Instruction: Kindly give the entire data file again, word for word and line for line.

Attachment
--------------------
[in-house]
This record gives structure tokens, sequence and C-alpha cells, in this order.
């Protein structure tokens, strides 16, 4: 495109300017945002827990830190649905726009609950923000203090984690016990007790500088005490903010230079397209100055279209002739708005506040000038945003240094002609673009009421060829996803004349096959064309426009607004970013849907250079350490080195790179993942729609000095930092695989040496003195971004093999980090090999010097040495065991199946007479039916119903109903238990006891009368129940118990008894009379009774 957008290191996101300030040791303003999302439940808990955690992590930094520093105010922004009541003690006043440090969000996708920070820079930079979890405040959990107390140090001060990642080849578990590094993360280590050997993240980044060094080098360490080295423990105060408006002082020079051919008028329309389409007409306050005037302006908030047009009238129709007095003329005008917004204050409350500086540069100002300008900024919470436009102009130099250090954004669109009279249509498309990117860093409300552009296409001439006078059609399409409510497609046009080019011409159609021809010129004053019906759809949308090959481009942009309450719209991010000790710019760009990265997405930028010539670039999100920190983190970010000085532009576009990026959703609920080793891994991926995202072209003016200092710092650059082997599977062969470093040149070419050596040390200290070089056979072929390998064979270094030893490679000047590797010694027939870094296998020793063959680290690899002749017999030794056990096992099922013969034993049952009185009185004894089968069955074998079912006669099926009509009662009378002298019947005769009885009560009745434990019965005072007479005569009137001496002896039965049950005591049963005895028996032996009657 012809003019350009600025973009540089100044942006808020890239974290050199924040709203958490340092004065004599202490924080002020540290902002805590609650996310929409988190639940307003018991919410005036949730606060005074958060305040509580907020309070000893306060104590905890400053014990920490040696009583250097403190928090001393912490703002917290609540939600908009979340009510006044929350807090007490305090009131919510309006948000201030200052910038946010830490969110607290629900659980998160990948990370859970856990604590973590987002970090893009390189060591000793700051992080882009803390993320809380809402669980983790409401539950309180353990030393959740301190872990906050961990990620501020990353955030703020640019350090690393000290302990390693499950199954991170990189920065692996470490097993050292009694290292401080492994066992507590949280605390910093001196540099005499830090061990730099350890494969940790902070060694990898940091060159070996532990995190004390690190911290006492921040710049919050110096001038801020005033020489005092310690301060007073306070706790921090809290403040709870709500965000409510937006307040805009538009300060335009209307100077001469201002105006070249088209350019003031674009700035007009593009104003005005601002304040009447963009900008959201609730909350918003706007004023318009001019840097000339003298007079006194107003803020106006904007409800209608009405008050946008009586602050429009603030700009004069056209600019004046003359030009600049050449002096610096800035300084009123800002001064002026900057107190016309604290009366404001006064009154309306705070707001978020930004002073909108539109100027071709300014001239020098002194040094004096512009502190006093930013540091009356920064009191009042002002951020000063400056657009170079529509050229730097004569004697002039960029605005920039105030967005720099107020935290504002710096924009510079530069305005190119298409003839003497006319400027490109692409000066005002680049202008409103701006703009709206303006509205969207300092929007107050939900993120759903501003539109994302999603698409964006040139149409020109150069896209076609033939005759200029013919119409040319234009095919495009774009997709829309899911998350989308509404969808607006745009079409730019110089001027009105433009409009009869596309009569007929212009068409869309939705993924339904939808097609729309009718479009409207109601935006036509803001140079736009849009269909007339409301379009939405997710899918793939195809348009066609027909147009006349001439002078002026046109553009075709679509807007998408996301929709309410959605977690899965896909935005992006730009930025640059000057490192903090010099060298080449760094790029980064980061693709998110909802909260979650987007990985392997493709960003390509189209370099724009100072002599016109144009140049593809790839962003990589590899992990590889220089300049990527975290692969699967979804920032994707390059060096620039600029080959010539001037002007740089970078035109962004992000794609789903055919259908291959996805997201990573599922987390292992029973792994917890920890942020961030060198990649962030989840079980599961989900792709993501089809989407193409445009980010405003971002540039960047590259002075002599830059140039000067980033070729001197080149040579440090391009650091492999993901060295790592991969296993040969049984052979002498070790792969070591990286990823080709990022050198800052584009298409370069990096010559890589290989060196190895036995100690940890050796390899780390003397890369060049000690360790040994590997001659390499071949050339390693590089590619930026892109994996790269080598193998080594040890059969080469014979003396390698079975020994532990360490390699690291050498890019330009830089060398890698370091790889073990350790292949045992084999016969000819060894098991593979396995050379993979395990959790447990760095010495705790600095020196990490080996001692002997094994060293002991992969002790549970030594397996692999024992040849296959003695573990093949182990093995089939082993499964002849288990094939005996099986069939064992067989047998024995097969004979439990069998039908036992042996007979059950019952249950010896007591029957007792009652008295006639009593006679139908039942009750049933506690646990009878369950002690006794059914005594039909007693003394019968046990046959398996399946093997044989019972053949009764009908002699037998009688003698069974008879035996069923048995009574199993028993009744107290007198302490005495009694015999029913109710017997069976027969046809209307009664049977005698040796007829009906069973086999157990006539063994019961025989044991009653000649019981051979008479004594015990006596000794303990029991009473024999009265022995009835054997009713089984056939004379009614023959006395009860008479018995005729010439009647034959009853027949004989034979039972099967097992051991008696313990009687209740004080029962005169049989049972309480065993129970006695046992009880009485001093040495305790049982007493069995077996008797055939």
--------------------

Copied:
[in-house]
This record gives structure tokens, sequence and C-alpha cells, in this order.
């Protein structure tokens, strides 16, 4: 495109300017945002827990830190649905726009609950923000203090984690016990007790500088005490903010230079397209100055279209002739708005506040000038945003240094002609673009009421060829996803004349096959064309426009607004970013849907250079350490080195790179993942729609000095930092695989040496003195971004093999980090090999010097040495065991199946007479039916119903109903238990006891009368129940118990008894009379009774 957008290191996101300030040791303003999302439940808990955690992590930094520093105010922004009541003690006043440090969000996708920070820079930079979890405040959990107390140090001060990642080849578990590094993360280590050997993240980044060094080098360490080295423990105060408006002082020079051919008028329309389409007409306050005037302006908030047009009238129709007095003329005008917004204050409350500086540069100002300008900024919470436009102009130099250090954004669109009279249509498309990117860093409300552009296409001439006078059609399409409510497609046009080019011409159609021809010129004053019906759809949308090959481009942009309450719209991010000790710019760009990265997405930028010539670039999100920190983190970010000085532009576009990026959703609920080793891994991926995202072209003016200092710092650059082997599977062969470093040149070419050596040390200290070089056979072929390998064979270094030893490679000047590797010694027939870094296998020793063959680290690899002749017999030794056990096992099922013969034993049952009185009185004894089968069955074998079912006669099926009509009662009378002298019947005769009885009560009745434990019965005072007479005569009137001496002896039965049950005591049963005895028996032996009657 012809003019350009600025973009540089100044942006808020890239974290050199924040709203958490340092004065004599202490924080002020540290902002805590609650996310929409988190639940307003018991919410005036949730606060005074958060305040509580907020309070000893306060104590905890400053014990920490040696009583250097403190928090001393912490703002917290609540939600908009979340009510006044929350807090007490305090009131919510309006948000201030200052910038946010830490969110607290629900659980998160990948990370859970856990604590973590987002970090893009390189060591000793700051992080882009803390993320809380809402669980983790409401539950309180353990030393959740301190872990906050961990990620501020990353955030703020640019350090690393000290302990390693499950199954991170990189920065692996470490097993050292009694290292401080492994066992507590949280605390910093001196540099005499830090061990730099350890494969940790902070060694990898940091060159070996532990995190004390690190911290006492921040710049919050110096001038801020005033020489005092310690301060007073306070706790921090809290403040709870709500965000409510937006307040805009538009300060335009209307100077001469201002105006070249088209350019003031674009700035007009593009104003005005601002304040009447963009900008959201609730909350918003706007004023318009001019840097000339003298007079006194107003803020106006904007409800209608009405008050946008009586602050429009603030700009004069056209600019004046003359030009600049050449002096610096800035300084009123800002001064002026900057107190016309604290009366404001006064009154309306705070707001978020930004002073909108539109100027071709300014001239020098002194040094004096512009502190006093930013540091009356920064009191009042002002951020000063400056657009170079529509050229730097004569004697002039960029605005920039105030967005720099107020935290504002710096924009510079530069305005190119298409003839003497006319400027490109692409000066005002680049202008409103701006703009709206303006509205969207300092929007107050939900993120759903501003539109994302999603698409964006040139149409020109150069896209076609033939005759200029013919119409040319234009095919495009774009997709829309899911998350989308509404969808607006745009079409730019110089001027009105433009409009009869596309009569007929212009068409869309939705993924339904939808097609729309009718479009409207109601935006036509803001140079736009849009269909007339409301379009939405997710899918793939195809348009066609027909147009006349001439002078002026046109553009075709679509807007998408996301929709309410959605977690899965896909935005992006730009930025640059000057490192903090010099060298080449760094790029980064980061693709998110909802909260979650987007990985392997493709960003390509189209370099724009100072002599016109144009140049593809790839962003990589590899992990590889220089300049990527975290692969699967979804920032994707390059060096620039600029080959010539001037002007740089970078035109962004992000794609789903055919259908291959996805997201990573599922987390292992029973792994917890920890942020961030060198990649962030989840079980599961989900792709993501089809989407193409445009980010405003971002540039960047590259002075002599830059140039000067980033070729001197080149040579440090391009650091492999993901060295790592991969296993040969049984052979002498070790792969070591990286990823080709990022050198800052584009298409370069990096010559890589290989060196190895036995100690940890050796390899780390003397890369060049000690360790040994590997001659390499071949050339390693590089590619930026892109994996790269080598193998080594040890059969080469014979003396390698079975020994532990360490390699690291050498890019330009830089060398890698370091790889073990350790292949045992084999016969000819060894098991593979396995050379993979395990959790447990760095010495705790600095020196990490080996001692002997094994060293002991992969002790549970030594397996692999024992040849296959003695573990093949182990093995089939082993499964002849288990094939005996099986069939064992067989047998024995097969004979439990069998039908036992042996007979059950019952249950010896007591029957007792009652008295006639009593006679139908039942009750049933506690646990009878369950002690006794059914005594039909007693003394019968046990046959398996399946093997044989019972053949009764009908002699037998009688003698069974008879035996069923048995009574199993028993009744107290007198302490005495009694015999029913109710017997069976027969046809209307009664049977005698040796007829009906069973086999157990006539063994019961025989044991009653000649019981051979008479004594015990006596000794303990029991009473024999009265022995009835054997009713089984056939004379009614023959006395009860008479018995005729010439009647034959009853027949004989034979039972099967097992051991008696313990009687209740004080029962005169049989049972309480065993129970006695046992009880009485001093040495305790049982007493069995077996008797055939």